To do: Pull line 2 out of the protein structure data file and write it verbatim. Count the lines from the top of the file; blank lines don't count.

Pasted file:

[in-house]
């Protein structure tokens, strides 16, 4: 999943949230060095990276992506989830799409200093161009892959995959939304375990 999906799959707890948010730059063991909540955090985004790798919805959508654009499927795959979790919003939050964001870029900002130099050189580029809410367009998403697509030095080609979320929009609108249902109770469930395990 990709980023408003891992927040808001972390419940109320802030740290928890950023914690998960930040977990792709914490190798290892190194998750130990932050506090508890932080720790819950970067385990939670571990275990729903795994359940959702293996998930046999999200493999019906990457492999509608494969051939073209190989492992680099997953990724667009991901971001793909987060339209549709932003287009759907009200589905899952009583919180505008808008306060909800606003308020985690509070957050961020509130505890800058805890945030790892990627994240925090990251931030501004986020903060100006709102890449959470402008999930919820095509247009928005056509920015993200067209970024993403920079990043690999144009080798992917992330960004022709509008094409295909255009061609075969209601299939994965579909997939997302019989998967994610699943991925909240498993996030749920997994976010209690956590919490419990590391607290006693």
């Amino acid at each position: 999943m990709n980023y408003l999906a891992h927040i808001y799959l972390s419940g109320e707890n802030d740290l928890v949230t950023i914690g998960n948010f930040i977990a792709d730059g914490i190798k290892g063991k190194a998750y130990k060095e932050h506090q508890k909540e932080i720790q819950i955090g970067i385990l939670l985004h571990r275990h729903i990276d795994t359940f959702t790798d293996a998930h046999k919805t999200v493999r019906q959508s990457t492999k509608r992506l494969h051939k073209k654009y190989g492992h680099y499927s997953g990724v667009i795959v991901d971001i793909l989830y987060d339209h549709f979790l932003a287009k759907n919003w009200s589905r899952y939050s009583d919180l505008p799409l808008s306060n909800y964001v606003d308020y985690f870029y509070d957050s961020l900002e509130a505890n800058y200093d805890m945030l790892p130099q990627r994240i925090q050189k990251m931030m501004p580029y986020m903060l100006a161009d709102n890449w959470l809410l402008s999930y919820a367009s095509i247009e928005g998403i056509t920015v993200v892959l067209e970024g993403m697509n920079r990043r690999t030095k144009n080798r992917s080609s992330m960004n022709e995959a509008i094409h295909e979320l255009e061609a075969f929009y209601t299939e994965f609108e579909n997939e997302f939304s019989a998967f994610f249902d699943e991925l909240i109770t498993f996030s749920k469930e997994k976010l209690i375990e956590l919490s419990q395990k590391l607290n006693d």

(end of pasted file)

């Protein structure tokens, strides 16, 4: 999943949230060095990276992506989830799409200093161009892959995959939304375990 999906799959707890948010730059063991909540955090985004790798919805959508654009499927795959979790919003939050964001870029900002130099050189580029809410367009998403697509030095080609979320929009609108249902109770469930395990 990709980023408003891992927040808001972390419940109320802030740290928890950023914690998960930040977990792709914490190798290892190194998750130990932050506090508890932080720790819950970067385990939670571990275990729903795994359940959702293996998930046999999200493999019906990457492999509608494969051939073209190989492992680099997953990724667009991901971001793909987060339209549709932003287009759907009200589905899952009583919180505008808008306060909800606003308020985690509070957050961020509130505890800058805890945030790892990627994240925090990251931030501004986020903060100006709102890449959470402008999930919820095509247009928005056509920015993200067209970024993403920079990043690999144009080798992917992330960004022709509008094409295909255009061609075969209601299939994965579909997939997302019989998967994610699943991925909240498993996030749920997994976010209690956590919490419990590391607290006693």